I recently started a little tool called OpenVsixSignTool, which is an open source implementation of signing a VSIX package. If that sounds boring to you, I agree! It has a niche audience, considering that Microsoft already makes a tool for signing VSIX packages, which are extensions for Visual Studio. Why an OSS version of it?

The idea came from Oren Novotny, so kudos to him for wanting to make signing VSIX packages better. Oren encountered some limitations of the existing sign tool, and implementing a new one from scratch wasn’t an entirely crazy idea.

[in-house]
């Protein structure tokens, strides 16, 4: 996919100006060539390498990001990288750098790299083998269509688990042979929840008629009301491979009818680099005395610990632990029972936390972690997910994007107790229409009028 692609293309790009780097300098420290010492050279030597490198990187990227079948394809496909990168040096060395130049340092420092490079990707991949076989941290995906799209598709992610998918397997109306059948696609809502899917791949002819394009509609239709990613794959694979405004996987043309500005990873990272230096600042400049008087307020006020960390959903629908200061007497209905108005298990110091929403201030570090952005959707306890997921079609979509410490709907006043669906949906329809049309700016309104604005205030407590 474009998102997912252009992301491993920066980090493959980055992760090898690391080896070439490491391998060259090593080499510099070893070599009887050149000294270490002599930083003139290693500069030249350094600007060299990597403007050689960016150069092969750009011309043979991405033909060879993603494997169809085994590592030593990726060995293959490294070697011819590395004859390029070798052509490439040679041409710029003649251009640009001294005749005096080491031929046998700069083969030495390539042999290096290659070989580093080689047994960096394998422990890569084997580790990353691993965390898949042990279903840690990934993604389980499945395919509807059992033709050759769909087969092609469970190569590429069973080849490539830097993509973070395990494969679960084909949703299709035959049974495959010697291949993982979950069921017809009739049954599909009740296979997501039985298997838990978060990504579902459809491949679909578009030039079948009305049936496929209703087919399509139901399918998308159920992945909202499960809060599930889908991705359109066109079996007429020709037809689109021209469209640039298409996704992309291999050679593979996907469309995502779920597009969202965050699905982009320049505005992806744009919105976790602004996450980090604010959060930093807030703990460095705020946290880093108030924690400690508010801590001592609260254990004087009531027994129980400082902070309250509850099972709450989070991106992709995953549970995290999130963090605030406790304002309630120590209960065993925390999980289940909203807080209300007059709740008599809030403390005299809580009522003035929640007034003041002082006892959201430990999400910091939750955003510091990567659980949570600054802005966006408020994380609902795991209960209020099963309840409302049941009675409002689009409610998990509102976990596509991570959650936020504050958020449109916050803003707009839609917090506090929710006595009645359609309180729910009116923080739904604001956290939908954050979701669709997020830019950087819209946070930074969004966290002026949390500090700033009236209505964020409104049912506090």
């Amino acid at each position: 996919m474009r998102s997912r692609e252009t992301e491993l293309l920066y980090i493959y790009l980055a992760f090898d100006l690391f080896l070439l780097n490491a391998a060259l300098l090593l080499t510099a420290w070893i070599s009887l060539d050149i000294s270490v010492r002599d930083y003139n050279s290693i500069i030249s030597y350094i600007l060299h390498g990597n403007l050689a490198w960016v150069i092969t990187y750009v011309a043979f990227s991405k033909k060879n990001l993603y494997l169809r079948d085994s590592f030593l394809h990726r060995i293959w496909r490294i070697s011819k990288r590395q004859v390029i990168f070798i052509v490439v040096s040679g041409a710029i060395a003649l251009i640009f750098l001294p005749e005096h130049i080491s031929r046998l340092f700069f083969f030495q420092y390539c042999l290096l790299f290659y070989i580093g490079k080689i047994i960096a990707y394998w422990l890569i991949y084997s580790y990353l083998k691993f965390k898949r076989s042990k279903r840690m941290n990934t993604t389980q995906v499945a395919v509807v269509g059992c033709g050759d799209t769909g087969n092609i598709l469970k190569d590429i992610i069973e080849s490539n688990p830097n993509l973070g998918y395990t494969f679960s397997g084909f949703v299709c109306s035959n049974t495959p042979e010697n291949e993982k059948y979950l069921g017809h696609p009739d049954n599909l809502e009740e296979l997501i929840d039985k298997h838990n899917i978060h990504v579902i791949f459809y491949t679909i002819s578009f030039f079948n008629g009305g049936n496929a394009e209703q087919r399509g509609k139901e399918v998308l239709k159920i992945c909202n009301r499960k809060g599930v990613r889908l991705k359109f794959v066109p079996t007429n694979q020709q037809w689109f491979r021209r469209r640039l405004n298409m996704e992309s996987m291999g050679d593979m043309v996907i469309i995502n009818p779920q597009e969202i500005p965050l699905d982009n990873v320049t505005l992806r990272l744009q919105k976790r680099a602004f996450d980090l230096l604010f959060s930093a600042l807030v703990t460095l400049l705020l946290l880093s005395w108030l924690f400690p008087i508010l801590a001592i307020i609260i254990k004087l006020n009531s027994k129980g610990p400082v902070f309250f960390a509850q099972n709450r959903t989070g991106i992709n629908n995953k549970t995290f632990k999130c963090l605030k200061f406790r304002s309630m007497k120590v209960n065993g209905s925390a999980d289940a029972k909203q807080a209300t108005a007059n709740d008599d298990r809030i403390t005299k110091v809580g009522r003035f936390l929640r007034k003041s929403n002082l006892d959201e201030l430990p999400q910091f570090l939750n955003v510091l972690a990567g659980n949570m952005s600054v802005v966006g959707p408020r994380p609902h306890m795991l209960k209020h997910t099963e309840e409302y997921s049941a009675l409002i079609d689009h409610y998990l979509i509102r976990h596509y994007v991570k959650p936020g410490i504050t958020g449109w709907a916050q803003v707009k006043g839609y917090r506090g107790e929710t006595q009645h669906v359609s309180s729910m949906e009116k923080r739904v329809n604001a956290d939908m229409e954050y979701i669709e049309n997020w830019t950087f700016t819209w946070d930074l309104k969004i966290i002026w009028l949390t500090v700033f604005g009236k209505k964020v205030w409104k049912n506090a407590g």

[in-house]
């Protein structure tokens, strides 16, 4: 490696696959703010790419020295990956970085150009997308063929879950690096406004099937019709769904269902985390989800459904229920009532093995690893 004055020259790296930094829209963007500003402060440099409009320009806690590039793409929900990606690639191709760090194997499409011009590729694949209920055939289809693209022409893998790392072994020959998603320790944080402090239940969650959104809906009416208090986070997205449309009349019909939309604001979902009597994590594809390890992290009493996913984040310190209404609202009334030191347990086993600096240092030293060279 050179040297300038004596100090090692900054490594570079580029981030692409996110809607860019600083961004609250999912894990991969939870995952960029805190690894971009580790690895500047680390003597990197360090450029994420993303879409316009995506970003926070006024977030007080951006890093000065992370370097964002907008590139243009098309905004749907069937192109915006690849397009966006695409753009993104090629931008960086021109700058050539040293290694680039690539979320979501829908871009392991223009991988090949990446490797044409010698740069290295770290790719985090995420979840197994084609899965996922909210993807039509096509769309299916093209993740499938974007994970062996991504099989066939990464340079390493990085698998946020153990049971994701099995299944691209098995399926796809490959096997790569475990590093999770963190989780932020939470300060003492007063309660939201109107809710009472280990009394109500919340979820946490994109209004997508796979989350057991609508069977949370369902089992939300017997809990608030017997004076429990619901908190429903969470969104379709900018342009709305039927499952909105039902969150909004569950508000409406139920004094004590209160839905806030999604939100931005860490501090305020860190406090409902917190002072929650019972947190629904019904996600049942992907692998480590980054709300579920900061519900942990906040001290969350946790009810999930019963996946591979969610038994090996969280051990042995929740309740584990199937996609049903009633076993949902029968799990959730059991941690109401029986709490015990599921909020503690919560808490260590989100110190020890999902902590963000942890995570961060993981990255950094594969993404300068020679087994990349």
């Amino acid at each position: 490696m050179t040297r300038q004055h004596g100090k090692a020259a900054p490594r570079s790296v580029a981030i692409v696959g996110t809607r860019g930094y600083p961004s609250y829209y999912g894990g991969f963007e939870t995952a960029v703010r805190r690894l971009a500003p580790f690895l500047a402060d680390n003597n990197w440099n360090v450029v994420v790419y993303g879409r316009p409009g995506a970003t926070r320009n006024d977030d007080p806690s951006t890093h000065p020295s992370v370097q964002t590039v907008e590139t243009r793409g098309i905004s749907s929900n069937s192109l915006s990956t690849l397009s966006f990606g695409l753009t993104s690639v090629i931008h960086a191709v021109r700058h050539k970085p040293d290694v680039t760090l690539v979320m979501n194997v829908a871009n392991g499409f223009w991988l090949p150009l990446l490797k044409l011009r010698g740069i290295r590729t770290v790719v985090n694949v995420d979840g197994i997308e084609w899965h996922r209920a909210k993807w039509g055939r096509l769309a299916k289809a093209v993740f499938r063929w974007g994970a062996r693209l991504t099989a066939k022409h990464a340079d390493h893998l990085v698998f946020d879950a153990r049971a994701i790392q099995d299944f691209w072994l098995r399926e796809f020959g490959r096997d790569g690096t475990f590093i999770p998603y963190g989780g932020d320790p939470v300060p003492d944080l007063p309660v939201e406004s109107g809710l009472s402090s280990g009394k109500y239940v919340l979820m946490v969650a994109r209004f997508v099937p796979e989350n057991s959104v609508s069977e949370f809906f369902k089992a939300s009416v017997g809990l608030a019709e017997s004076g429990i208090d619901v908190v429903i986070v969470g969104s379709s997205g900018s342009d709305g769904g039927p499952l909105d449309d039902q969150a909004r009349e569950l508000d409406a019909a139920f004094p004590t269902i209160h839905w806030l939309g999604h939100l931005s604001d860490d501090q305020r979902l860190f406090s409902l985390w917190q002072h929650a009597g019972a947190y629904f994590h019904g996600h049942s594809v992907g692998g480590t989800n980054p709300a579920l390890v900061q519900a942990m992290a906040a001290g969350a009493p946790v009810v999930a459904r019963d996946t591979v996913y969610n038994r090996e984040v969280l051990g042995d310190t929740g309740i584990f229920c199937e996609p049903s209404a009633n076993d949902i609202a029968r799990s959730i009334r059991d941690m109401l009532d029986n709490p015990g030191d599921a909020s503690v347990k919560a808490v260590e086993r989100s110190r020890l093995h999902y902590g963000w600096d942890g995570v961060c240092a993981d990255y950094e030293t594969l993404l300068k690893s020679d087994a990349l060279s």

The limitation came down to where the existing VsixSignTool was willing to look for a certificate and private key to sign with. The Microsoft VsixSignTool requires PFX file with the public and private key to sign, or a certificate in a P7B file with the certificate and private key in the certificate store.

Ideally, it could do a few new things. The first is have the same behavior as the Authenticode signtool where it takes a simple SHA1 thumbprint of the certificate to sign with and finds it in the certificate store. No more P7B file. The second is an entirely new idea, which is to use Azure Key Vault. Azure Key Vault supports certificates and keeping the private key in an HSM, which OpenVisxSignTool does support.

It’s still being built, but the rough functionality is there. If signing VSIX packages is something you want to do, give it a try and let me know how it can be better.